Firewood stacks are a feature around here. Wood is piled high in late summer and early autumn, ready to fuel up the heaters and cookers come winter. But before the weather really cools, we cook outdoors when we can, and usually over wood. It’s harder to manage; more labour intensive, more ancient, primal and exciting. It also yields far better results. A good, simple fish, exposed to the flames through open mesh, takes on the flavour of the coals. Proper American-style barbecue is brought to life more if you can harness the smoke in the fire. And what would fill the house with fumes on the gas burner inside, such as blackening the skin on capsicum and chargrilling sausages, suddenly becomes an adventure in the great outdoors.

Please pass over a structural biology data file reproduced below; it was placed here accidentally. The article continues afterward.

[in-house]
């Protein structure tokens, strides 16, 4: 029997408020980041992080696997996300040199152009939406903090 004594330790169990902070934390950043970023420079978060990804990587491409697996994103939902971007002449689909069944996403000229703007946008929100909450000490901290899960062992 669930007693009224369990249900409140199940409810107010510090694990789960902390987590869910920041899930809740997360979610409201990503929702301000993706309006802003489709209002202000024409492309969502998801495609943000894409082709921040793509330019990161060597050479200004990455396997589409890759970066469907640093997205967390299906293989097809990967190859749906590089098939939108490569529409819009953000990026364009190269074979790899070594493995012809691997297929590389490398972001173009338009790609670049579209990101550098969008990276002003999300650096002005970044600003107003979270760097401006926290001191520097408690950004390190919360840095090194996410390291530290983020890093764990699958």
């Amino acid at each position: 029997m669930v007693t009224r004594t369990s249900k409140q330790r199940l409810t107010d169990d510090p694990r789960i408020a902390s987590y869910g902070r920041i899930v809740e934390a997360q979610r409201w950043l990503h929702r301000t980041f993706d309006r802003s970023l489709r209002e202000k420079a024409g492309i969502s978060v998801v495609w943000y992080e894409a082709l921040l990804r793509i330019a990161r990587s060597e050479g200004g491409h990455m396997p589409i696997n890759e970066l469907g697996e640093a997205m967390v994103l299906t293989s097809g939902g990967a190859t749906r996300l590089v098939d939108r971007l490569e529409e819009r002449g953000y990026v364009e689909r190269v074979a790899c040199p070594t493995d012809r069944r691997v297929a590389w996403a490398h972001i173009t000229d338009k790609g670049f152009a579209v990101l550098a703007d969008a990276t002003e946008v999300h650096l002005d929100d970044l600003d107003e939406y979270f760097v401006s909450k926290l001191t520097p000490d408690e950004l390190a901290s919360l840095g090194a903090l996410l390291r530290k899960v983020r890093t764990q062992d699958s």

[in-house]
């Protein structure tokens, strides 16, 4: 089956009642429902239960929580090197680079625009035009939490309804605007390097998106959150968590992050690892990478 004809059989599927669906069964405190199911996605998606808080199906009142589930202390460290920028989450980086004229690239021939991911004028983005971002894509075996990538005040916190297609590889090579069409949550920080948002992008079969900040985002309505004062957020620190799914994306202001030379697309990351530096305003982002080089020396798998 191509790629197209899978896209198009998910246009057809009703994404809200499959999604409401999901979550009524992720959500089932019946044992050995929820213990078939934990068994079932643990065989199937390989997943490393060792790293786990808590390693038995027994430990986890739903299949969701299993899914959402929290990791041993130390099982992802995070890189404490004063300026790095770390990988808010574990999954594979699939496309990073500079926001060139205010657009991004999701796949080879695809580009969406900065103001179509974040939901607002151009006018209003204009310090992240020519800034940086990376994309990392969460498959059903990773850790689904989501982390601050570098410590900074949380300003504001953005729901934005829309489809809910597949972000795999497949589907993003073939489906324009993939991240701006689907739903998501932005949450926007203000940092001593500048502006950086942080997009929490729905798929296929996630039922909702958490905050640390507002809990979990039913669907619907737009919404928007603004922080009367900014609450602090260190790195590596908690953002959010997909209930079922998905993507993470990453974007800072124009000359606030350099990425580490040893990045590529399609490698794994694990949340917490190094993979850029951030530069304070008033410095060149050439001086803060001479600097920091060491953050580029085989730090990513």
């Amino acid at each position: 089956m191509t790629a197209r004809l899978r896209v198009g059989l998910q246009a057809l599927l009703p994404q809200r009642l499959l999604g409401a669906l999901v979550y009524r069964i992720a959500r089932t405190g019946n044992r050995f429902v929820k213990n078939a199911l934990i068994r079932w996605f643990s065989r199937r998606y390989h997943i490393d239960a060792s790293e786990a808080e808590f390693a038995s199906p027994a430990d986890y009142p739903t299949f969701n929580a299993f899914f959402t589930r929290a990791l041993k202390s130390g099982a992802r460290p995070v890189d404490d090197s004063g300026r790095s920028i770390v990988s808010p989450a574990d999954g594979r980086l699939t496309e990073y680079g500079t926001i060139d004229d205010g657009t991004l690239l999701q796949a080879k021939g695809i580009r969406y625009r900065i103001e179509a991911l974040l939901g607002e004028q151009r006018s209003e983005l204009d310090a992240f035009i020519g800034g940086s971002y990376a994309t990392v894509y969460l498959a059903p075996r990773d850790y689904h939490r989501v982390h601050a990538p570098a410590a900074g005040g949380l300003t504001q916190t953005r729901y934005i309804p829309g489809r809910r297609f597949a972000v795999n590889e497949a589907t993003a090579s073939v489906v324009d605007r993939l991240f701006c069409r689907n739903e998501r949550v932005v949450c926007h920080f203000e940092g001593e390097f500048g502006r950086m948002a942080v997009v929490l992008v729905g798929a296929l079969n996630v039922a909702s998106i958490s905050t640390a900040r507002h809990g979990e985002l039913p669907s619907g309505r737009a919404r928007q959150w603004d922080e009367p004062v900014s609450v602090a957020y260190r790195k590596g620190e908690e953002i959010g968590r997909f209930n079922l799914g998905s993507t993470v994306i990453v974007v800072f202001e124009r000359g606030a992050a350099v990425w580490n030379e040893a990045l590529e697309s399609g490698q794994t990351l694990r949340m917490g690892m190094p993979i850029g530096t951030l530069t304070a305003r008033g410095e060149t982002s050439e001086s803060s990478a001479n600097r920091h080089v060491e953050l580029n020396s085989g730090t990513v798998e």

Cooking over a flame is part art, part meditative, and completely absorbing. You can’t just let your mind wander, or your body be absent, when there’s always variation in the type, size and dryness of your wood. A little breeze doesn’t feel like much, until you realise it’s drawing the heat of the fire to one side. And this is perfect for the cook who’s fully engaged, because you are not merely a spectator, but are an active, interested part of the cooking process.
Just a word of warning, however. Because of fire risk, we often wait until the weather cools a bit before lighting up the barbecue, or making a little campfire, so be sure to check out the regulations where you live. I’ve used charcoal and woodfired barbecues for these recipes, but you can use your gas barbecue or oven.
Photography Alan Benson
As seen in Feast magazine, March 2014, Issue 29. For more recipes and articles, pick up a copy of this month's Feast magazine or check out our great subscriptions offers here.